Microsoft promises that Microsoft Endpoint Manager can make it easier to manage endpoint devices, but it isn't easy to navigate the licensing and cost evaluation process when transitioning to this platform.
Microsoft promotes Endpoint Manager as platform that enables customers to secure, deploy and manage their users, devices and endpoints. The biggest selling point for Microsoft customers is that the platform integrates Microsoft Intune and Microsoft Endpoint Configuration Manager -- formerly System Center Configuration Manager -- making it easier to use the two products together.
Unfortunately, this has led some customers to wonder what has happened to one or both of these products, and this confusion persists to confusion about Microsoft Endpoint Manager (MEM) licensing.
The short answer is that these products have not been replaced and still work much the same as they always have. With the release of MEM, these products are now under the Endpoint Manager umbrella and can offer a more unified management experience for IT administrators. This comes with more options for licensing as well.
How does licensing work for Microsoft Endpoint Manager?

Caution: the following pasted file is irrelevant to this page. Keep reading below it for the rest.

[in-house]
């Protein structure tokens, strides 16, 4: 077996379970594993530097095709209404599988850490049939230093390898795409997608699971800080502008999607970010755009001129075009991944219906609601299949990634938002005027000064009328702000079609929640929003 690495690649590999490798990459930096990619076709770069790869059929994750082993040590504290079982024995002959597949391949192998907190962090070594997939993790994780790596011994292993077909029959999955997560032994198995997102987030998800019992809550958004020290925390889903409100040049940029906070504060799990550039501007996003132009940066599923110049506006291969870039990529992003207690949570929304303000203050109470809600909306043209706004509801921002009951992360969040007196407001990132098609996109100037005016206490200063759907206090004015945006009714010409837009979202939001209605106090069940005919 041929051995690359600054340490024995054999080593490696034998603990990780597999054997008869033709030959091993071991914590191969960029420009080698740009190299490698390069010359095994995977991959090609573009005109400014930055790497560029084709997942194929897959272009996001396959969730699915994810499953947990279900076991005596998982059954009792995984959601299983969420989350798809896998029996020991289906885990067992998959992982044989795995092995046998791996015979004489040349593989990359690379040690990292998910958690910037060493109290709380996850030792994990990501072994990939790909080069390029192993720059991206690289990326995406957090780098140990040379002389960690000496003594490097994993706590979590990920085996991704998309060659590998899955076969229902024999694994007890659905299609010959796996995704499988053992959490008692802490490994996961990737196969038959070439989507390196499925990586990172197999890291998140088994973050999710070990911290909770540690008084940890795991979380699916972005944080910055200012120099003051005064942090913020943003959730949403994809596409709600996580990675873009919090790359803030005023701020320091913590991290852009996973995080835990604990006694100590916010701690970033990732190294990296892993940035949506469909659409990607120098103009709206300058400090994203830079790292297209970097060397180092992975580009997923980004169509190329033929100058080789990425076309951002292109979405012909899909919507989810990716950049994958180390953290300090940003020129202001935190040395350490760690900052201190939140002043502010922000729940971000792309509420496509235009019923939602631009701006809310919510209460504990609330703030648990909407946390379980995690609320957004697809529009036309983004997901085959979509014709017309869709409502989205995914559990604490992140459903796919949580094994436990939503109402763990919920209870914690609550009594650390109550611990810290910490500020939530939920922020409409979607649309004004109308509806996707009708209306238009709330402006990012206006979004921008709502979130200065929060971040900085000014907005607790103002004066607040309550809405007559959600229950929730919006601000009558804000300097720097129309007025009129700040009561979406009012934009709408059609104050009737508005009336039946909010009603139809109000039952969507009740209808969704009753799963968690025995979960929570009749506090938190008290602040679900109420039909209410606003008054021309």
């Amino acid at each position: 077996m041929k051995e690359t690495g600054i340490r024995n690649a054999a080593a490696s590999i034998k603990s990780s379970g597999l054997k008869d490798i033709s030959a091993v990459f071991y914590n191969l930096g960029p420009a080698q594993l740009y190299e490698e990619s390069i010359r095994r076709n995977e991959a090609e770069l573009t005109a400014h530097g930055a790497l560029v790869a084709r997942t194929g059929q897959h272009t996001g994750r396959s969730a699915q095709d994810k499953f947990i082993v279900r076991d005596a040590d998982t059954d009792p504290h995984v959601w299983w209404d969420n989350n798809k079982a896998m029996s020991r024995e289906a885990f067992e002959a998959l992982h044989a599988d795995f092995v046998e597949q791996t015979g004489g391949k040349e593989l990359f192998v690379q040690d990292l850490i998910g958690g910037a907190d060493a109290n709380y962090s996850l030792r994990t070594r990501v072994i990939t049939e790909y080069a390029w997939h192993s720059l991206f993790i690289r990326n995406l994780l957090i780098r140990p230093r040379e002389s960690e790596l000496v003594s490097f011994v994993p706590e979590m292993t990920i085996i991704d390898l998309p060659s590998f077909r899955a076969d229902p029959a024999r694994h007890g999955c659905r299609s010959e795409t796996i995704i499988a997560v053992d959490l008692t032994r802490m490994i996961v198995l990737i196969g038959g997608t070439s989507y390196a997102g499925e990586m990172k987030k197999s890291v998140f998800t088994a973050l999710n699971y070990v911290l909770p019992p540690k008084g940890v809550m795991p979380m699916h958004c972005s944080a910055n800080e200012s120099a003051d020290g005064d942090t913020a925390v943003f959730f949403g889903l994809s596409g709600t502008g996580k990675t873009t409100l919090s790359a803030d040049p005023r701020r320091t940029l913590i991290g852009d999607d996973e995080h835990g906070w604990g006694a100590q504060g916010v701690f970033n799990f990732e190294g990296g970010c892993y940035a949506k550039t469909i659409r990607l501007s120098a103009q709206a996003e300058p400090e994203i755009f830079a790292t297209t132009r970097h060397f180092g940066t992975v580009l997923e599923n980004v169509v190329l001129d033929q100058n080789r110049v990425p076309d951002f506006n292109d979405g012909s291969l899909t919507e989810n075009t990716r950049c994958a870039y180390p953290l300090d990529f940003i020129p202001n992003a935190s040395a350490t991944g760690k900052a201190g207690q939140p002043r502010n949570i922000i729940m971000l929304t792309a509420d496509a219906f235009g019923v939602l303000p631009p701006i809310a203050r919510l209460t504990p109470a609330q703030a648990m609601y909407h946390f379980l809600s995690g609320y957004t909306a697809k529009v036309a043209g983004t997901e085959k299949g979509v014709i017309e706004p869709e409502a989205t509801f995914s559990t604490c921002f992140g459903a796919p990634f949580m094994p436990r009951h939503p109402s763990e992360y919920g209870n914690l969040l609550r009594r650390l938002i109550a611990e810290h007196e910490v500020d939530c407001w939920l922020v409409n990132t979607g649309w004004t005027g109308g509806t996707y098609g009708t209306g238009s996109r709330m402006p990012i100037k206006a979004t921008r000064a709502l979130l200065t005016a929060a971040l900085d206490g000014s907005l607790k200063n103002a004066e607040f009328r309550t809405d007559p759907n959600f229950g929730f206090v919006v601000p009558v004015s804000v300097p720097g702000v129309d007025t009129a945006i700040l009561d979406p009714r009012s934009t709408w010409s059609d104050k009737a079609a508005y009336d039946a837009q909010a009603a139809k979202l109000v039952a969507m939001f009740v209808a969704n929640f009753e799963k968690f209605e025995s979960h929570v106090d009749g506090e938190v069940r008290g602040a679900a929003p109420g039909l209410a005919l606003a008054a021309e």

To understand what a full Microsoft Endpoint Manager license costs and how MEM licensing works, customers should review what exactly the platform is and what it includes. In addition to Intune and Configuration Manager, MEM includes Endpoint analytics, Windows Autopilot, Defender for Endpoint and Azure Active Directory (Azure AD).
Another component of Microsoft Endpoint Manager is the admin center, which functions as a centralized portal for IT admins to create policies and manage devices. The admin center integrates with device management services such as groups, reports and conditional access. It also enables administrators to work with both Intune and Configuration Manager within the same console, allowing them to manage devices for either product and co-manage workloads across both products.
Co-management is, in fact, one of the biggest selling points for Endpoint Manager. The co-management features allow IT admins to use both Intune and Configuration Manager concurrently for Windows 10 desktop management, choosing one as the management authority.
However, Microsoft Endpoint Manager is not a standalone product or a new license. Customers still need active licenses to use Configuration Manager, Intune or the other services under the MEM umbrella. Microsoft Endpoint Manager provides an integrated platform for IT to access different services it already has licensing for; MEM is not a standalone service that customers can simply subscribe to.